Farewell Remarks of 2020-21 Academy President Tom Campbell at the American Academy of Actuaries' Hybrid Annual Meeting and Public Policy Forum on Nov. 4, 2021
In a few minutes, I will hand the presidential gavel over to Maryellen Coggins. But before that I have a few remarks I’d like share.
When I became president at last year’s Annual Meeting and Public Policy Forum, I spoke about my love for cycling, and I made the analogy of how I see our members and volunteers as a team of bike riders on a long group bike ride. On such a ride, the cyclist at the front of the group not only sets the pace of the ride, they actually end up making the ride a little bit easier for the other riders. During the past year, I’ve had the honor to lead the ride—to be at the front of the group ride in the Academy’s continuing journey to further actuarial professionalism and develop sound public policy.
As I begin to slow-pedal a bit and Maryellen Coggins moves up to take the lead, I want to share how the experience of being Academy President has made me proud of the Academy team. Our members’ dedication and the high quality and timely efforts of our talented volunteers support our mission in so many ways.
Our goal as Academy volunteers is to make significant contributions to vital public policy discussions and to ensure a robust and effective infrastructure for actuarial professionalism in the United States.
I’m proud to say that during the past year, our efforts have come to fruition on both of these fronts, and reflected the best of the Academy and our profession.
One point I made last year was that as a cyclist, you need to be prepared for all conditions—whether it’s a detour, bad weather or smooth sailing ahead, a wrong turn, or (unfortunately) a distracted driver, you have to trust your training to meet whatever conditions the road throws at you.
Over the past year, the Academy certainly has had to respond to changing conditions. Those conditions included changes in the administration and Congress, and in policy priorities after the 2020 elections. The Academy stepped up to provide analysis on both new and continuing priorities for policymakers, including provisions in new federal legislation on multiemployer pension plans, and renewed focus from policymakers on climate change.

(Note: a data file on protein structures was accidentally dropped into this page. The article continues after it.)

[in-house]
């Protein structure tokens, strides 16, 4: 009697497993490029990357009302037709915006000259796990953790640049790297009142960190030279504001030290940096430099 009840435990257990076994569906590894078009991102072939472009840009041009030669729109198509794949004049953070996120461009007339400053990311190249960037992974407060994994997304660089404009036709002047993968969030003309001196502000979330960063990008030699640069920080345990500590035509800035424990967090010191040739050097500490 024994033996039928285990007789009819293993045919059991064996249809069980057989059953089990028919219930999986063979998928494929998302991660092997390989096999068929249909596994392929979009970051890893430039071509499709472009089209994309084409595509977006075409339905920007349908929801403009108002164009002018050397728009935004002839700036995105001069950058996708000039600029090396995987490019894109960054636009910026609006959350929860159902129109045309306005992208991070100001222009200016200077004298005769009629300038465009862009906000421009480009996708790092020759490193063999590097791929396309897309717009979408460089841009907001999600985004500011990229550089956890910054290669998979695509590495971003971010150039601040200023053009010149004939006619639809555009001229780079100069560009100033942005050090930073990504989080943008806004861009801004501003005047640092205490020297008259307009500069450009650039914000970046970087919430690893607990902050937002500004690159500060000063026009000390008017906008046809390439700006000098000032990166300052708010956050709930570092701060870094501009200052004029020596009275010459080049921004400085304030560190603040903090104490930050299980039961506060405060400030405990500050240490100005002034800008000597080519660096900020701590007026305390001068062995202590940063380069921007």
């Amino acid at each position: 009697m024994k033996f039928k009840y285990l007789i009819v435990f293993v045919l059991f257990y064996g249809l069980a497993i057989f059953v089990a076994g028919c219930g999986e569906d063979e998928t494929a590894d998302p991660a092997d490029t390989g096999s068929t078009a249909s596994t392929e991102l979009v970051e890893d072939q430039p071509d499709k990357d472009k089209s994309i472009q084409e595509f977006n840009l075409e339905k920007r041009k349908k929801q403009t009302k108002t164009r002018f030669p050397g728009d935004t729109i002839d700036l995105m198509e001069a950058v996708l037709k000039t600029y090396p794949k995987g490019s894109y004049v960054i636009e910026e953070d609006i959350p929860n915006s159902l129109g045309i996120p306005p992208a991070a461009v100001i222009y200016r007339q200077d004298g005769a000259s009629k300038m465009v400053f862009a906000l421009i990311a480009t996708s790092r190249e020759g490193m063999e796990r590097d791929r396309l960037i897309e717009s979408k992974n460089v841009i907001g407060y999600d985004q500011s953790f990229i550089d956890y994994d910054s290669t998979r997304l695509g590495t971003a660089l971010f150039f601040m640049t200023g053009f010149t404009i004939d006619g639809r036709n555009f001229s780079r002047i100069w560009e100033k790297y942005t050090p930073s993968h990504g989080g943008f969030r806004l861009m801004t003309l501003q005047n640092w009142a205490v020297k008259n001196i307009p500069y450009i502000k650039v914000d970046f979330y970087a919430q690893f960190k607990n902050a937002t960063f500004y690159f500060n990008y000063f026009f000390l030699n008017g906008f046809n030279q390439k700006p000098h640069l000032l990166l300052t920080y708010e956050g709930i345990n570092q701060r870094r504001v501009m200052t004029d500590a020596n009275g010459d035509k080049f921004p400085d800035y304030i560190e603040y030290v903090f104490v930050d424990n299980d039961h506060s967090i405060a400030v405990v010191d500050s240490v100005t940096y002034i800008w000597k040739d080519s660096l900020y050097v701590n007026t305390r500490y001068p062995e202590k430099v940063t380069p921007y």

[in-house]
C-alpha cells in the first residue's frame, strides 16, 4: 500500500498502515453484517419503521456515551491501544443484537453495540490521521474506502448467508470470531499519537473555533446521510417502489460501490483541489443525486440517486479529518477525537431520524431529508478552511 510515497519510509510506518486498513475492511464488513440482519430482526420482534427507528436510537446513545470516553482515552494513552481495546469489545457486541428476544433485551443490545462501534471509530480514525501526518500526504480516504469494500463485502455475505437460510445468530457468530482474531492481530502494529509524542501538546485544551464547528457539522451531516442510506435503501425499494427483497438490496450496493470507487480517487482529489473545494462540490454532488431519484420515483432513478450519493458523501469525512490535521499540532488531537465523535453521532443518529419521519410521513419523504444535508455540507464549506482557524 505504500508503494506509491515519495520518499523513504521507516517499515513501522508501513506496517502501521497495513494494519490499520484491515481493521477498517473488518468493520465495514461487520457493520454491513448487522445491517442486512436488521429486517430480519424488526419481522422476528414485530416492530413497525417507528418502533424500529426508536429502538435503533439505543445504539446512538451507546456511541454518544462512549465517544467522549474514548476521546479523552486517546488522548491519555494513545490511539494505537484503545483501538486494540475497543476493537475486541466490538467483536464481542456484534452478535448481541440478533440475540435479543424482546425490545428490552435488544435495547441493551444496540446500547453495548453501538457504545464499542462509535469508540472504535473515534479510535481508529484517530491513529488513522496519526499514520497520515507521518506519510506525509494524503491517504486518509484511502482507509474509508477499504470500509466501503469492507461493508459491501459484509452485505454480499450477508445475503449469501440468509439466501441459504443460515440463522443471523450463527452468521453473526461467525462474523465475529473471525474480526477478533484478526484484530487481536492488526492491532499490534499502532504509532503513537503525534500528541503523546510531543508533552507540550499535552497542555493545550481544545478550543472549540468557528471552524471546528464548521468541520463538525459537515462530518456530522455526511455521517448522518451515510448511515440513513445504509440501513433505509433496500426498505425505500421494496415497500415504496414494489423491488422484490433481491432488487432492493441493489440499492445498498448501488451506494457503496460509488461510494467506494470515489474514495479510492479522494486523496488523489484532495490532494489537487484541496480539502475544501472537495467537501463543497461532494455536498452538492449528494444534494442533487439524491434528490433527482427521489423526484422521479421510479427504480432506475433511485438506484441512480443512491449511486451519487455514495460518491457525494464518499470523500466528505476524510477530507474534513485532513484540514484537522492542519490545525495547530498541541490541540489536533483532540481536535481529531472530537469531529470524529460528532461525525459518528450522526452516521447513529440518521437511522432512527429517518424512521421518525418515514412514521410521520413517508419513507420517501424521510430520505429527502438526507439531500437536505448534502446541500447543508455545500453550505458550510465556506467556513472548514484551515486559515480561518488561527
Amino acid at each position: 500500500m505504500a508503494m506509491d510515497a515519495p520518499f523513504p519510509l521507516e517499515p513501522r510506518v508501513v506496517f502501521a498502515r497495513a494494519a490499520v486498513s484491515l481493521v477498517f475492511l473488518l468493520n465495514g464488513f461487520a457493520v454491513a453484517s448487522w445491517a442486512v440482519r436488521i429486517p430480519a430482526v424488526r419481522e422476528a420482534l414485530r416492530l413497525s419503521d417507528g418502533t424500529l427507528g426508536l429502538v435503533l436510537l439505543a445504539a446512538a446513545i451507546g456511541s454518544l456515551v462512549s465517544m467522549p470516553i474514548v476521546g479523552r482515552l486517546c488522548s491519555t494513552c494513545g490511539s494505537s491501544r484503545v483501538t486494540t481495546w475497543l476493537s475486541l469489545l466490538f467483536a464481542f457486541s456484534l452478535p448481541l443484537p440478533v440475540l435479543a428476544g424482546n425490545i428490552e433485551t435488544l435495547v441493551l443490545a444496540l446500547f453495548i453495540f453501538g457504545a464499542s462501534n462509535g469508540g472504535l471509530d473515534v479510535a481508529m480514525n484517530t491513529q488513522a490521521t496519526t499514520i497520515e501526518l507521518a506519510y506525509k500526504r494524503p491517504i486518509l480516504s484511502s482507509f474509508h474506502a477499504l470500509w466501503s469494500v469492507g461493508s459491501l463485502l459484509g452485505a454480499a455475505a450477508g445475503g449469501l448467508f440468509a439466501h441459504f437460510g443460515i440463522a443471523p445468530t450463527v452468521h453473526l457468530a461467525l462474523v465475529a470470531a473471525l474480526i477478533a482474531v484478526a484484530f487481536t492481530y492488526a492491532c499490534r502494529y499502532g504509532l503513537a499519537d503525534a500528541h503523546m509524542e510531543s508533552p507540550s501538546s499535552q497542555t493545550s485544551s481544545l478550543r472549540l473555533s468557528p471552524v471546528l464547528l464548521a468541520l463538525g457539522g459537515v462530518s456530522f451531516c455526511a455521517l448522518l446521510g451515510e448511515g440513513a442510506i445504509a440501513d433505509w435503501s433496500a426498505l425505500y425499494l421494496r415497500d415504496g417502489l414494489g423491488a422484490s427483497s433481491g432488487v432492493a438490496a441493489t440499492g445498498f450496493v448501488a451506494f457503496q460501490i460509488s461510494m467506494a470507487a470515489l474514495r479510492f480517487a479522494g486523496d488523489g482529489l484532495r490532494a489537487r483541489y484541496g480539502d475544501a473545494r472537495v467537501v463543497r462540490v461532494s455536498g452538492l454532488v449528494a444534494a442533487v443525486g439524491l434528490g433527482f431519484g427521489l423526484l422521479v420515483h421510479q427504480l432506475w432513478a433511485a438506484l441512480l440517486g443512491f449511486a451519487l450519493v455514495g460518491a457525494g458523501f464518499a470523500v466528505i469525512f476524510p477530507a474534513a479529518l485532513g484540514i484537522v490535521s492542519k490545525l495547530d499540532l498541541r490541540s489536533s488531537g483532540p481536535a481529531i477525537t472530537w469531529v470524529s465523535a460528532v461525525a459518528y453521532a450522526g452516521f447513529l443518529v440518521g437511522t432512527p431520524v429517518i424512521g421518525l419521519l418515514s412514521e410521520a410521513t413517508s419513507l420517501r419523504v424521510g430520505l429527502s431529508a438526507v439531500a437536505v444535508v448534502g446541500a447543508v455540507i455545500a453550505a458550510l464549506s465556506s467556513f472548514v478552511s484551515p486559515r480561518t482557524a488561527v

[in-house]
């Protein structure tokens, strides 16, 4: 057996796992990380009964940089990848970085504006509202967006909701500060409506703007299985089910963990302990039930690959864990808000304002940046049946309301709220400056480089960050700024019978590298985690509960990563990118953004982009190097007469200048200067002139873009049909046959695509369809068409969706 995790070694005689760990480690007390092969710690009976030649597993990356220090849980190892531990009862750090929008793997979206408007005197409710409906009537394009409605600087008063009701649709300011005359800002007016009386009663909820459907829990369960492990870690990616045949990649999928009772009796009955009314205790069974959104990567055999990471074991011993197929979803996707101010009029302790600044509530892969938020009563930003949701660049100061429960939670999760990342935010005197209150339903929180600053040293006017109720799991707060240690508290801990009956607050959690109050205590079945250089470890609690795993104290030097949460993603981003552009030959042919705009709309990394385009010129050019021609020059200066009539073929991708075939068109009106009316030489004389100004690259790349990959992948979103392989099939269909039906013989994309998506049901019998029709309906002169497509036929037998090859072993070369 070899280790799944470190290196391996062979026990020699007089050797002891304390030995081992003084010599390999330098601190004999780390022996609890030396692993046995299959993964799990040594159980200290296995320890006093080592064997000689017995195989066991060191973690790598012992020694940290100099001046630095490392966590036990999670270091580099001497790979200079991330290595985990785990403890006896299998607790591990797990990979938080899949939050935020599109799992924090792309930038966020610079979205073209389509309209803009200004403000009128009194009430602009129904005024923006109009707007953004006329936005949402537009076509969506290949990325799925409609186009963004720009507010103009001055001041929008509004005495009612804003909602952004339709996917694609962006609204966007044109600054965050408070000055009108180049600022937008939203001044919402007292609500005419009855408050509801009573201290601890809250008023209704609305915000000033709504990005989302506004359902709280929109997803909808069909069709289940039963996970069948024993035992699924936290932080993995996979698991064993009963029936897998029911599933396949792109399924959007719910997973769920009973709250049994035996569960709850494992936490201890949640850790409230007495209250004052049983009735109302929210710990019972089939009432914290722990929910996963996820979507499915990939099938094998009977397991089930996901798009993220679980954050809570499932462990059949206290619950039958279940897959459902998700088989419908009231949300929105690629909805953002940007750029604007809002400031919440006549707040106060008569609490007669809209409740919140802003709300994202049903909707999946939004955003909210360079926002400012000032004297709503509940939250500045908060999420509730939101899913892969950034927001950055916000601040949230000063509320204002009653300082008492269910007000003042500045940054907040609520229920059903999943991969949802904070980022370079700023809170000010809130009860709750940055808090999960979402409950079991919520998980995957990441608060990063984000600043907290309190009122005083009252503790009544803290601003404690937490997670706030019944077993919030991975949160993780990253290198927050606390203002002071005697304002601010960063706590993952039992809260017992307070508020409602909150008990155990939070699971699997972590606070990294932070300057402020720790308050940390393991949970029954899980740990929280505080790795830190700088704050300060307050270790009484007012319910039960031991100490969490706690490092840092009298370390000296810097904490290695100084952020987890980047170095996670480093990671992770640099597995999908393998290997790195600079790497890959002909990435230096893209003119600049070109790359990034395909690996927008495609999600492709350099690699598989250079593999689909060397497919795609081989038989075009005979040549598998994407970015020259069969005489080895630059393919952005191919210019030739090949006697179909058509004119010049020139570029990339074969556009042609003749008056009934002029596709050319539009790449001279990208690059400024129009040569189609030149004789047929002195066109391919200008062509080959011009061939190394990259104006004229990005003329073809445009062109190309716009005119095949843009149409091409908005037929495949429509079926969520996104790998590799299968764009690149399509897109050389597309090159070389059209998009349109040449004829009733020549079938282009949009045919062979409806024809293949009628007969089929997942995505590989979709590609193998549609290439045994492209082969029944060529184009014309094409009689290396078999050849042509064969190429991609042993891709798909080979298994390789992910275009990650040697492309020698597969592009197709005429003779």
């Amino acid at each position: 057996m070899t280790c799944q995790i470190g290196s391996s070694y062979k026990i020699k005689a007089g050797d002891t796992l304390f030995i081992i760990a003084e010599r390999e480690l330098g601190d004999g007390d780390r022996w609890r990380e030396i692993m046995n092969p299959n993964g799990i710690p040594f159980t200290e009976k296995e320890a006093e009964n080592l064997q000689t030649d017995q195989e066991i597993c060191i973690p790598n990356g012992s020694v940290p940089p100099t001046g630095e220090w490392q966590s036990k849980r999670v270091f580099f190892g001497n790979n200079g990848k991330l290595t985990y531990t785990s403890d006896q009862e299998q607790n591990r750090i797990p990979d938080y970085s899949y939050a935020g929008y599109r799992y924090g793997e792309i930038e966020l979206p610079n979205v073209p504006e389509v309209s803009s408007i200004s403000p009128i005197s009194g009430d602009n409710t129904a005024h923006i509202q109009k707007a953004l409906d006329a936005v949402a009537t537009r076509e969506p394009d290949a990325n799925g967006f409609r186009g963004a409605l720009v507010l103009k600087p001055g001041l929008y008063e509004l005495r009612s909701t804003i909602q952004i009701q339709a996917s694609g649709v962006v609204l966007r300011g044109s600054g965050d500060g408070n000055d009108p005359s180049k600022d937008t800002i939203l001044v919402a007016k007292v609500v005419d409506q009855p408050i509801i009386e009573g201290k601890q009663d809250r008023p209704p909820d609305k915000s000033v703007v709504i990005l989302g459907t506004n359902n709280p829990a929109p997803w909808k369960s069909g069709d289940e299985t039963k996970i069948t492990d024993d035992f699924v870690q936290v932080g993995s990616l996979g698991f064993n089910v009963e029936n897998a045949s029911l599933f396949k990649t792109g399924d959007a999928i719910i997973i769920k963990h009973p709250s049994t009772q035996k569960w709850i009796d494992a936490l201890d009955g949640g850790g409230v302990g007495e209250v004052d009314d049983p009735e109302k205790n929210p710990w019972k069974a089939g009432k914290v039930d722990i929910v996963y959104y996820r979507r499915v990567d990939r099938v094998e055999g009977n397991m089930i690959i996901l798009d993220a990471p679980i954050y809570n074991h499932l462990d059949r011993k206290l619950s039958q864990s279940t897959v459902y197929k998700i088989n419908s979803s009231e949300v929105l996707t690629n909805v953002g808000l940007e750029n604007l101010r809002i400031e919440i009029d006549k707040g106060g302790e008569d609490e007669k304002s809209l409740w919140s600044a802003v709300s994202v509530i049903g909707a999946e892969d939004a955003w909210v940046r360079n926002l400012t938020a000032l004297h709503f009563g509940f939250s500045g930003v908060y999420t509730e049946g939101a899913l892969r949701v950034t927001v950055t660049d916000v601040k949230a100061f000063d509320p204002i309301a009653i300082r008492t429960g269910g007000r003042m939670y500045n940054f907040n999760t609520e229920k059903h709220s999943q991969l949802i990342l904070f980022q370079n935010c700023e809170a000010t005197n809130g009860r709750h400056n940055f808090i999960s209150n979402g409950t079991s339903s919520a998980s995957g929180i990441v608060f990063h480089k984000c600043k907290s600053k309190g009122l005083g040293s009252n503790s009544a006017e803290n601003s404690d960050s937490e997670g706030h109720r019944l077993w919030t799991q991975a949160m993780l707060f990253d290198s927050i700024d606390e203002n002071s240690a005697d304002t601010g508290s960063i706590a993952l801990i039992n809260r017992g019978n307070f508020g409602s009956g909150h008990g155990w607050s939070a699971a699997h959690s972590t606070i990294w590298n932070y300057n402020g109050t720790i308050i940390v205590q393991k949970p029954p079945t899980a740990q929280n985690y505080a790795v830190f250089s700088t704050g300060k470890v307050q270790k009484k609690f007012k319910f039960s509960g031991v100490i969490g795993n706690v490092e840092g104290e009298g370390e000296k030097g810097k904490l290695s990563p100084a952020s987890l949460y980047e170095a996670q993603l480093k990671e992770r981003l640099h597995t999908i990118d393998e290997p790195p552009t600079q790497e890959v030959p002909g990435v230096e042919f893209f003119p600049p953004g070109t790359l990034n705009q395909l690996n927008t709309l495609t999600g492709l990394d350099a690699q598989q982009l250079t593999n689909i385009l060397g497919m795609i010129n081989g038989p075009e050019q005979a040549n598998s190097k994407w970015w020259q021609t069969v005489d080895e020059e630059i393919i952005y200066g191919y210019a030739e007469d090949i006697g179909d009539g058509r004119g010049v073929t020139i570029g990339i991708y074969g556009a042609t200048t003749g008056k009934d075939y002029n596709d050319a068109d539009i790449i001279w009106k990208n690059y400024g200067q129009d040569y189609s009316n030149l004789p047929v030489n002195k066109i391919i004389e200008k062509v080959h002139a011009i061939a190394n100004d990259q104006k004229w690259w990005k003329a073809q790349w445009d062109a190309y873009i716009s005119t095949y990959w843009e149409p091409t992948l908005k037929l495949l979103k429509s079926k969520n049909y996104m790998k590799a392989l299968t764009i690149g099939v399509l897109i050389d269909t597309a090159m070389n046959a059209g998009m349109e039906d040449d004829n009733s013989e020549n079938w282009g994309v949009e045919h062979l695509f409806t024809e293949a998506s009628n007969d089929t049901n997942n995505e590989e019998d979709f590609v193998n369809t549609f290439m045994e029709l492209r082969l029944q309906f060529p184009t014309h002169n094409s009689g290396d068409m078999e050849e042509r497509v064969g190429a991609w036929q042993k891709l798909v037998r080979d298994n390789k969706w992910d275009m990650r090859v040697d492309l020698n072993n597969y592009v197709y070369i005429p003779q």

Another new condition was in June, when the Academy wished our former Executive Director, Mary Downs, farewell as she began retirement. The Academy conducted an extensive search, and has recently welcomed our new Executive Director, Bill Michalisin. Bill started at the end of September, and we are excited to see him already bringing his talents to the Academy. Welcome again, Bill. I hope everyone here gets a chance to say hello.
Some of the most important conditions affecting our work of late arose from the continuation of the COVID-19 pandemic. It continues to have impacts worldwide, including on this meeting which for the first time is in a hybrid format. Our accomplishments in spite of dealing with challenges presented by COVID-19 include providing policymakers and regulators at all levels of government with relevant actuarial analysis on the pandemic’s implications for public and private insurance and pension programs and systems. The list includes Social Security and Medicare, pensions, and a wide variety of insurance coverages such as health, life, property and casualty liability, and long-term care.
Through these challenging times, our volunteers have shown determination and acumen, in helping policymakers and the public understand the implications from an actuarial perspective. We’ll hear about much of their work in tomorrow’s COVID-19 plenary.
The Academy has played a key role in relating the pandemic’s implications to Congress and federal agencies. A great example is Casualty Vice President Lauren Cavanaugh’s written testimony to a subcommittee of the U.S. House Financial Services Committee on “Insuring Against a Pandemic.” COVID-19 was also a major topic among the many issues discussed during the Health Practice Council’s and Pension Practice Council’s annual Hill Visits, this year held virtually with congressional and federal agency personnel.
The Academy has also played an important role in educating the profession about how current actuarial practice has been affected by the pandemic, one example being the Life Practice Council’s discussion paper, Asset Adequacy Testing Considerations for Year-End 2020. The paper summarizes actuarial practices for life financial reporting actuaries involved with asset adequacy testing and related activities in the extreme economic environment that arose in 2020.
Like my cycling analogy, our members have trusted their training and experience as actuaries to meet the current conditions. Whether it is policy priorities in the new administration, COVID-19, or any other conditions, our work not only informs the formation of sound public policy – it serves to raise awareness of the role, expertise, and perspective of actuaries. It extends well beyond any single issue or audience.